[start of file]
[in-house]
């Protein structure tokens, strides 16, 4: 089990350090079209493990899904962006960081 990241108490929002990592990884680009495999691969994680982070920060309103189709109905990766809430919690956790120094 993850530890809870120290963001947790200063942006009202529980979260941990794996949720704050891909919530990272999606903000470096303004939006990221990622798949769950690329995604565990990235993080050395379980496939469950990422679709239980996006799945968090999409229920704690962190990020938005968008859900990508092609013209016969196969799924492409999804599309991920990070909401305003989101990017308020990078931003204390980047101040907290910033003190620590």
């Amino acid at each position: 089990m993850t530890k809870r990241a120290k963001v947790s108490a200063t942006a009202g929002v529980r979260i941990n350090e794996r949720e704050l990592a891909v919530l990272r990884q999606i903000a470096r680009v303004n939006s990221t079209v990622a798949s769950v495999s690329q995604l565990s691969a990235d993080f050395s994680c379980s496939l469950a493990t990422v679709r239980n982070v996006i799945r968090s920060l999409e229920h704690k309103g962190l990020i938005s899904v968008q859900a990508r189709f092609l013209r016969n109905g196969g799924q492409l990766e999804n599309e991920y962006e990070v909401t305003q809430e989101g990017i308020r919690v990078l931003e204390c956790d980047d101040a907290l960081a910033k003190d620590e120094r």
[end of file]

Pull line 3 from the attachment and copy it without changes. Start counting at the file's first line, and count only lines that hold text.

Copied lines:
């Amino acid at each position: 089990m993850t530890k809870r990241a120290k963001v947790s108490a200063t942006a009202g929002v529980r979260i941990n350090e794996r949720e704050l990592a891909v919530l990272r990884q999606i903000a470096r680009v303004n939006s990221t079209v990622a798949s769950v495999s690329q995604l565990s691969a990235d993080f050395s994680c379980s496939l469950a493990t990422v679709r239980n982070v996006i799945r968090s920060l999409e229920h704690k309103g962190l990020i938005s899904v968008q859900a990508r189709f092609l013209r016969n109905g196969g799924q492409l990766e999804n599309e991920y962006e990070v909401t305003q809430e989101g990017i308020r919690v990078l931003e204390c956790d980047d101040a907290l960081a910033k003190d620590e120094r």